jailed for resisting the police when Mauritian authorities tore down their accommodation (Madeley 1985: 7). These protests yielded few concrete results but they
did add to mounting awareness of the Chagos islanders’ plight and mobilised
political support from a new left-wing political party, the Mauritian Militant
Movement (MMM), which had been formed in 1969.
In 1979 the
Fifty years ago Enoch Powell made national headlines with his 'Rivers of Blood' speech, warning of an immigrant invasion in the once respectable streets of Wolverhampton. This local fixation brought the Black Country town into the national spotlight, yet Powell's unstable relationship with Wolverhampton has since been overlooked. Drawing from oral history and archival material, this book offers a rich local history through which to investigate the speech, bringing to life the racialised dynamics of space during a critical moment in British history. What was going on beneath the surface in Wolverhampton and how did Powell's constituents respond to this dramatic moment? The research traces the ways in which Powell's words reinvented the town and uncovers highly contested local responses. While Powell left Wolverhampton in 1974, the book returns to the city to explore the collective memories of the speech that continue to reverberate. In a contemporary period of new crisis and division, examining the shadow of Powell allows us to reflect on racism and resistance from 1968 to the present day.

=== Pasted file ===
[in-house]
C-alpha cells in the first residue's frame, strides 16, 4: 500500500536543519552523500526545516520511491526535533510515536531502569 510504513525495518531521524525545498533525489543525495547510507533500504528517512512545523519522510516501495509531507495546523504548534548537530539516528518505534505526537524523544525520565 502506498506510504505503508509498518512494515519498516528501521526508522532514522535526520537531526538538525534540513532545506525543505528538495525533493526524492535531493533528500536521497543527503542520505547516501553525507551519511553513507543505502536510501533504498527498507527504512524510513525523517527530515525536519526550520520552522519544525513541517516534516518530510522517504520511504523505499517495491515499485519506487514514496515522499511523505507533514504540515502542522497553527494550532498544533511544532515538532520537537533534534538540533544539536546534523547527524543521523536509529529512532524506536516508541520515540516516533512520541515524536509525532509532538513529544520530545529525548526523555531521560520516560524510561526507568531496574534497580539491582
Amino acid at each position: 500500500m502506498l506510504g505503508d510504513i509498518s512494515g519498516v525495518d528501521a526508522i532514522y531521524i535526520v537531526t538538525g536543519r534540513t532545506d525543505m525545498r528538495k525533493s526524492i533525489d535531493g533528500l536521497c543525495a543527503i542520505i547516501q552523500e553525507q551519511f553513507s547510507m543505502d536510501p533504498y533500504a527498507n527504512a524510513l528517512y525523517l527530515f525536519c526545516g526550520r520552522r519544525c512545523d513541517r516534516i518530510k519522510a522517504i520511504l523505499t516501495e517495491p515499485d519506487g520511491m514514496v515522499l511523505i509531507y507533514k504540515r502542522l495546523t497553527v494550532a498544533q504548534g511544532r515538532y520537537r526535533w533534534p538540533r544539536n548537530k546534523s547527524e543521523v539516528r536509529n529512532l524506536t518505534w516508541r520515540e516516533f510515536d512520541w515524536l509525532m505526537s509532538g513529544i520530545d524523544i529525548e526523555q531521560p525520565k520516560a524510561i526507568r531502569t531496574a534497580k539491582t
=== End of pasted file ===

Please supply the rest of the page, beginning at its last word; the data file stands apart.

strains of low-church revivalism – groups like the
Laestadians in northern Finland and Sweden, the Haugians in Norway and
the Grundtvigians in Denmark – created a picture of considerable pietistic
pluralism within the confines of the Evangelical Lutheran Church in the last
quarter of the nineteenth century and religious differences within the revivalist camp were to a degree party politicised (Madeley 1977). But the main point
is that numerically significant religious parties did not form part of the basic
Scandinavian party system model as it had emerged by 1930. A
causes an increase of 0.7 per cent in public expenditure (Madeley 1999).
A related economic pressure arose from the fact that Swedish unemployment benefits are comparatively high as a proportion of GDP (Einhorn and
Logue 2003: 161). Thus, as unemployment rises the fiscal pressures are
even greater than in other countries. Official unemployment rose from just
1.7 per cent in 1990 to eight per cent in 1994 (Swedish Institute 2004).
Huber and Stephens (1998) note that despite improved export figures in
1994, ‘the high unemployment and thus pressure to cut
, tristes, and mizer: sorrow, sadness, and impoverishment. Social scientists, human rights researchers, government officials, and journalists have
documented how the islanders were marginalised and impoverished by their
forced displacement, suffering an array of economic, social, cultural, physical,
and psychological harms (Anyangwe 2001; Botte 1980; Dræbel 1997; Madeley
1985; Prosser 1976; Sylva 1981; Vine 2006). Displaced islanders lost their land,
houses, and other property; their jobs; their access to shared resources such as
fish and seafood